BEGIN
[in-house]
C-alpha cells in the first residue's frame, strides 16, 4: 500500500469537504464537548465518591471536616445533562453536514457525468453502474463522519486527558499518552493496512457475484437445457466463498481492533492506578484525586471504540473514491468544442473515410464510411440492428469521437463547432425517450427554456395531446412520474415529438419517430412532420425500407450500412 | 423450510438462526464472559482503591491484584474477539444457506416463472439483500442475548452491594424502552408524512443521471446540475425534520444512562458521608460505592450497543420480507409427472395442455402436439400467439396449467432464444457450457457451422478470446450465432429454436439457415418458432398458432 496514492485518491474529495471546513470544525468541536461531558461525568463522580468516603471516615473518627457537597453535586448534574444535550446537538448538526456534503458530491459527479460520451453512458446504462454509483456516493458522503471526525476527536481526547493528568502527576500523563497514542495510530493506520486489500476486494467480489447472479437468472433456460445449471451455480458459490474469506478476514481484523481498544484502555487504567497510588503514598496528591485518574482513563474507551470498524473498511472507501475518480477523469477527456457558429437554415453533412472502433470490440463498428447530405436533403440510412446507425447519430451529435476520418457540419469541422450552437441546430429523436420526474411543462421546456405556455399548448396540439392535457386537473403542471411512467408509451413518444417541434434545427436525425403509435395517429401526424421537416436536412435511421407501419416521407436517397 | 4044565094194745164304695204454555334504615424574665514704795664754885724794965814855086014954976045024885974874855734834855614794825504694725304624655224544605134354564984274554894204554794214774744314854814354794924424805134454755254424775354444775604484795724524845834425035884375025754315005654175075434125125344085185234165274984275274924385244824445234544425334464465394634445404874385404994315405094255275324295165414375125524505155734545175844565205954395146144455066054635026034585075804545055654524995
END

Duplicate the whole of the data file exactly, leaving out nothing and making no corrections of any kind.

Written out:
[in-house]
C-alpha cells in the first residue's frame, strides 16, 4: 500500500469537504464537548465518591471536616445533562453536514457525468453502474463522519486527558499518552493496512457475484437445457466463498481492533492506578484525586471504540473514491468544442473515410464510411440492428469521437463547432425517450427554456395531446412520474415529438419517430412532420425500407450500412 | 423450510438462526464472559482503591491484584474477539444457506416463472439483500442475548452491594424502552408524512443521471446540475425534520444512562458521608460505592450497543420480507409427472395442455402436439400467439396449467432464444457450457457451422478470446450465432429454436439457415418458432398458432 496514492485518491474529495471546513470544525468541536461531558461525568463522580468516603471516615473518627457537597453535586448534574444535550446537538448538526456534503458530491459527479460520451453512458446504462454509483456516493458522503471526525476527536481526547493528568502527576500523563497514542495510530493506520486489500476486494467480489447472479437468472433456460445449471451455480458459490474469506478476514481484523481498544484502555487504567497510588503514598496528591485518574482513563474507551470498524473498511472507501475518480477523469477527456457558429437554415453533412472502433470490440463498428447530405436533403440510412446507425447519430451529435476520418457540419469541422450552437441546430429523436420526474411543462421546456405556455399548448396540439392535457386537473403542471411512467408509451413518444417541434434545427436525425403509435395517429401526424421537416436536412435511421407501419416521407436517397 | 4044565094194745164304695204454555334504615424574665514704795664754885724794965814855086014954976045024885974874855734834855614794825504694725304624655224544605134354564984274554894204554794214774744314854814354794924424805134454755254424775354444775604484795724524845834425035884375025754315005654175075434125125344085185234165274984275274924385244824445234544425334464465394634445404874385404994315405094255275324295165414375125524505155734545175844565205954395146144455066054635026034585075804545055654524995